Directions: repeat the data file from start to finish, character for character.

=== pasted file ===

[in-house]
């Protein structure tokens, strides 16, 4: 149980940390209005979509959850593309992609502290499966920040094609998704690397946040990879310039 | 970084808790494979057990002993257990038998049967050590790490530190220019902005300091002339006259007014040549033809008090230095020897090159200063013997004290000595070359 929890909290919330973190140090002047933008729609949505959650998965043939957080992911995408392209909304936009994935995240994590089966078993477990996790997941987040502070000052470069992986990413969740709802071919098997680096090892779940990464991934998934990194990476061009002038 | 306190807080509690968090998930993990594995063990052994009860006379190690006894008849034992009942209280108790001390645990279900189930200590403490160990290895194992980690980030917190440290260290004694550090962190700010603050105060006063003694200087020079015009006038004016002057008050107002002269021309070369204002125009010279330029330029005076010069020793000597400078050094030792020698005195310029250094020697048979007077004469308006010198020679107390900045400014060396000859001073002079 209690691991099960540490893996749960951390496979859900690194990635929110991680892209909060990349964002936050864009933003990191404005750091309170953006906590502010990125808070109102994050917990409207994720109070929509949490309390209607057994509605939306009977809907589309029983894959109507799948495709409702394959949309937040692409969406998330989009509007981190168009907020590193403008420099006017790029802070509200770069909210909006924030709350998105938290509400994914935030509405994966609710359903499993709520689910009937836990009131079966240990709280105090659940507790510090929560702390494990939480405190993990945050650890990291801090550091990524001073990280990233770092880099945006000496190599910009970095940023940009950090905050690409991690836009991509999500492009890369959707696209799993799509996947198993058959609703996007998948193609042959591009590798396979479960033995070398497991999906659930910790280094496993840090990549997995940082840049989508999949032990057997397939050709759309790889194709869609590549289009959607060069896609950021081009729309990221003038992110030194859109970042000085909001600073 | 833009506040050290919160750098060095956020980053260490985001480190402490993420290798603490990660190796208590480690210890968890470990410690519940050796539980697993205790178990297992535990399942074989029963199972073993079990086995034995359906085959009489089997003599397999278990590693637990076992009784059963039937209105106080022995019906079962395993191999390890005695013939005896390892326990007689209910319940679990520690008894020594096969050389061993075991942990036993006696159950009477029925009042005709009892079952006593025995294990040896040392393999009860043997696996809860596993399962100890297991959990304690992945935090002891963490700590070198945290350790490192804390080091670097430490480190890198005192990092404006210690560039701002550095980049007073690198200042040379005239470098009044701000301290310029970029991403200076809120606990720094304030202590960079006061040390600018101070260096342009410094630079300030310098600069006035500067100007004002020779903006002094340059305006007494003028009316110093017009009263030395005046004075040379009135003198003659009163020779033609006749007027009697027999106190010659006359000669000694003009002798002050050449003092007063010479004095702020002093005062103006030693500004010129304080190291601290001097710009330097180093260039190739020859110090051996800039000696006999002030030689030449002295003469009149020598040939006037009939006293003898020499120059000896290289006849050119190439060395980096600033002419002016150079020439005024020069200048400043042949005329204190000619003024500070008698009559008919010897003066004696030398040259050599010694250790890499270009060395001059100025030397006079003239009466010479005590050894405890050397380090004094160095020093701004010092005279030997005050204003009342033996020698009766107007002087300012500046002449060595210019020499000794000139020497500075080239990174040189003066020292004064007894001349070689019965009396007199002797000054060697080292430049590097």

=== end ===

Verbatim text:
[in-house]
């Protein structure tokens, strides 16, 4: 149980940390209005979509959850593309992609502290499966920040094609998704690397946040990879310039 | 970084808790494979057990002993257990038998049967050590790490530190220019902005300091002339006259007014040549033809008090230095020897090159200063013997004290000595070359 929890909290919330973190140090002047933008729609949505959650998965043939957080992911995408392209909304936009994935995240994590089966078993477990996790997941987040502070000052470069992986990413969740709802071919098997680096090892779940990464991934998934990194990476061009002038 | 306190807080509690968090998930993990594995063990052994009860006379190690006894008849034992009942209280108790001390645990279900189930200590403490160990290895194992980690980030917190440290260290004694550090962190700010603050105060006063003694200087020079015009006038004016002057008050107002002269021309070369204002125009010279330029330029005076010069020793000597400078050094030792020698005195310029250094020697048979007077004469308006010198020679107390900045400014060396000859001073002079 209690691991099960540490893996749960951390496979859900690194990635929110991680892209909060990349964002936050864009933003990191404005750091309170953006906590502010990125808070109102994050917990409207994720109070929509949490309390209607057994509605939306009977809907589309029983894959109507799948495709409702394959949309937040692409969406998330989009509007981190168009907020590193403008420099006017790029802070509200770069909210909006924030709350998105938290509400994914935030509405994966609710359903499993709520689910009937836990009131079966240990709280105090659940507790510090929560702390494990939480405190993990945050650890990291801090550091990524001073990280990233770092880099945006000496190599910009970095940023940009950090905050690409991690836009991509999500492009890369959707696209799993799509996947198993058959609703996007998948193609042959591009590798396979479960033995070398497991999906659930910790280094496993840090990549997995940082840049989508999949032990057997397939050709759309790889194709869609590549289009959607060069896609950021081009729309990221003038992110030194859109970042000085909001600073 | 833009506040050290919160750098060095956020980053260490985001480190402490993420290798603490990660190796208590480690210890968890470990410690519940050796539980697993205790178990297992535990399942074989029963199972073993079990086995034995359906085959009489089997003599397999278990590693637990076992009784059963039937209105106080022995019906079962395993191999390890005695013939005896390892326990007689209910319940679990520690008894020594096969050389061993075991942990036993006696159950009477029925009042005709009892079952006593025995294990040896040392393999009860043997696996809860596993399962100890297991959990304690992945935090002891963490700590070198945290350790490192804390080091670097430490480190890198005192990092404006210690560039701002550095980049007073690198200042040379005239470098009044701000301290310029970029991403200076809120606990720094304030202590960079006061040390600018101070260096342009410094630079300030310098600069006035500067100007004002020779903006002094340059305006007494003028009316110093017009009263030395005046004075040379009135003198003659009163020779033609006749007027009697027999106190010659006359000669000694003009002798002050050449003092007063010479004095702020002093005062103006030693500004010129304080190291601290001097710009330097180093260039190739020859110090051996800039000696006999002030030689030449002295003469009149020598040939006037009939006293003898020499120059000896290289006849050119190439060395980096600033002419002016150079020439005024020069200048400043042949005329204190000619003024500070008698009559008919010897003066004696030398040259050599010694250790890499270009060395001059100025030397006079003239009466010479005590050894405890050397380090004094160095020093701004010092005279030997005050204003009342033996020698009766107007002087300012500046002449060595210019020499000794000139020497500075080239990174040189003066020292004064007894001349070689019965009396007199002797000054060697080292430049590097």